The Salience of a Career Calling among College Students
Exploring group differences and links to religiousness, life meaning and life satisfaction
This study was done for purposes of determining the extent to which college students in their first year of study endorse a career calling as well as how the extent of calling comes about to be different as far as a number of issues are concerned including but not limited to life satisfaction and meaning as well as religiousness and demographic variables. The study was also meant to explore as well as examine the specific student populations or groups leaned more towards career calling as well as well as determine the link between life satisfaction, life meaning and religiousness with career calling. In this regard, it is important to note that the piece carries out a satisfactory review of literature that is highly relevant in this area and hence it can be said to be reliable and conclusive.
Concerning how the research was done, the authors chose a total of 5523 participants who were largely students reporting for their first year. The research was observed gender balance with about 49 participants being male and 51% participants being male. Racial diversity was also a consideration in this research and we had varying percentages of African Americans, native American, Asian Americans as well as Latino Americans. Further, the participants were picked from a wide range of religious affiliations with some participants being picked from the Roman Catholic denomination and others from the protestant, Muslim and Hindu affiliations. When it comes to the career calling presence, the measures utilized by this study included a two-item scale. The other construct that used a two-item scale measure was the search for calling with the other constructs using different measures. The methods of data collection in this case include questionnaires as well as online surveys.
The flip side of Holland Type congruence: incongruence and job satisfaction
This study concerned itself with the relationship existing between the Holland type congruence as well as incongruence. The study also carried out tests to determine whether congruence and incongruence were either positive or negatively related. It also sought out to find which kind of variables the congruence and incongruence were. In addition to seeking to chart the relationship of these two, the study also went ahead to seek how each contributed towards job satisfaction, that is, how each predicted job satisfaction and by which extent. In this regard, it may be helpful to note that in the discussion section of the study, the authors note that congruence ended up being ‘lukewarm’ job satisfaction predictor and indeed was a weaker indicator when compared to incongruence. Further, the study found out that a negative relationship best describes the relation between congruence and incongruence. Further, the authors went ahead to predict that the correlation of congruence and incongruence would be largely non redundant but largely negative.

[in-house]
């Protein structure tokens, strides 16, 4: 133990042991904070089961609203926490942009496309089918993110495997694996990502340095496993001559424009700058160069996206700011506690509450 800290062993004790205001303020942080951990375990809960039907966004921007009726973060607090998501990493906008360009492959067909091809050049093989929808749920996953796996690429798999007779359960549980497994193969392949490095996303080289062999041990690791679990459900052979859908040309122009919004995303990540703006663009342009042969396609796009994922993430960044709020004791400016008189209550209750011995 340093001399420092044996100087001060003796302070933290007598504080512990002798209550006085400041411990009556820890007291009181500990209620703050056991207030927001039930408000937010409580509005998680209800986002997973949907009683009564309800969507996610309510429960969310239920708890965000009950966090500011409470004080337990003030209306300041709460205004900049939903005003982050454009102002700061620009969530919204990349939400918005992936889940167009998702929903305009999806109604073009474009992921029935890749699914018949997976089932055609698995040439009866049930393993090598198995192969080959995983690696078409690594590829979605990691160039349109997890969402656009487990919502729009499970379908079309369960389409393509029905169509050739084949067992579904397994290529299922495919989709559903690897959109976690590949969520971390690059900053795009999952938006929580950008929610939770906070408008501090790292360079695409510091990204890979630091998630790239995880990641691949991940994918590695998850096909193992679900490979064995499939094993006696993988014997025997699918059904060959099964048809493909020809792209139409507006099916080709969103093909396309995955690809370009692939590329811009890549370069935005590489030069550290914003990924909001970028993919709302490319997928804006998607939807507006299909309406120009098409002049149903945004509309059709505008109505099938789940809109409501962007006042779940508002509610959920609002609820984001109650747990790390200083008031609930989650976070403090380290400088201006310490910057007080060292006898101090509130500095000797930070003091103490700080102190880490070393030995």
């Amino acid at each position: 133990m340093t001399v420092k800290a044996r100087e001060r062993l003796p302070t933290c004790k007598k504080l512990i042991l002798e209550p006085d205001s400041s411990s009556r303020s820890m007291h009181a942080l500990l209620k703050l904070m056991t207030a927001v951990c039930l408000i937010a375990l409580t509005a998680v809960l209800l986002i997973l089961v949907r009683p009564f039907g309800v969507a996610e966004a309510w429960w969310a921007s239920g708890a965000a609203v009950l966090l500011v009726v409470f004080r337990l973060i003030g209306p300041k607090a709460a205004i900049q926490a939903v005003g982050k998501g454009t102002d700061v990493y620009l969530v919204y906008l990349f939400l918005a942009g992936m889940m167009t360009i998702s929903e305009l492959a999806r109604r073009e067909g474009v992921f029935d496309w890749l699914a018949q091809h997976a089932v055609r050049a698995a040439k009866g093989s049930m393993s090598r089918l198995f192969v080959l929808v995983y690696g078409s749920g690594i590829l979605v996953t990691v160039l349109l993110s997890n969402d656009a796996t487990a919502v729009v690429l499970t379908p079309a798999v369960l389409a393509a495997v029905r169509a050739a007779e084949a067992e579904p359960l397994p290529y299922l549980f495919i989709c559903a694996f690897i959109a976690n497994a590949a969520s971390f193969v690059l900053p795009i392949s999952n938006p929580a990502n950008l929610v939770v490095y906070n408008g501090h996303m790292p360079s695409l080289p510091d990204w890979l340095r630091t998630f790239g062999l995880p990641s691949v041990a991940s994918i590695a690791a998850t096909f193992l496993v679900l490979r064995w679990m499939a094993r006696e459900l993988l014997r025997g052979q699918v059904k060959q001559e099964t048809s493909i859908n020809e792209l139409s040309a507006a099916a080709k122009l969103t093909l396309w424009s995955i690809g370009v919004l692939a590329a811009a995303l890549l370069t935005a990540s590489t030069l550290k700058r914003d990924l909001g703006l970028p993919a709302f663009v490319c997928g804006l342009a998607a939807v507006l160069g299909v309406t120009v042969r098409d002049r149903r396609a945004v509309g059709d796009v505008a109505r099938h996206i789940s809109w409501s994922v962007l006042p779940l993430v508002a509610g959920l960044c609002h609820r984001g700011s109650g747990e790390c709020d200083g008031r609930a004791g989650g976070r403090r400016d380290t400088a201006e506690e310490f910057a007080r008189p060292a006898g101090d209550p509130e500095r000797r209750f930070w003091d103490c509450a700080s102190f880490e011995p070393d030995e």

When it comes to how the study was carried, it is important to note that the total sample consisted of three hundred and thirty four participants (334) and of these participants; one hundred and forty seven (147) were men while one hundred and eighty seven (187) were women. The age of the participants also variously varied with the mean age being given to be 29 years. The instruments in this case included strong interest inventory, as well as quality of employment survey. Lastly, it is important to note that the C index was used to compute congruence.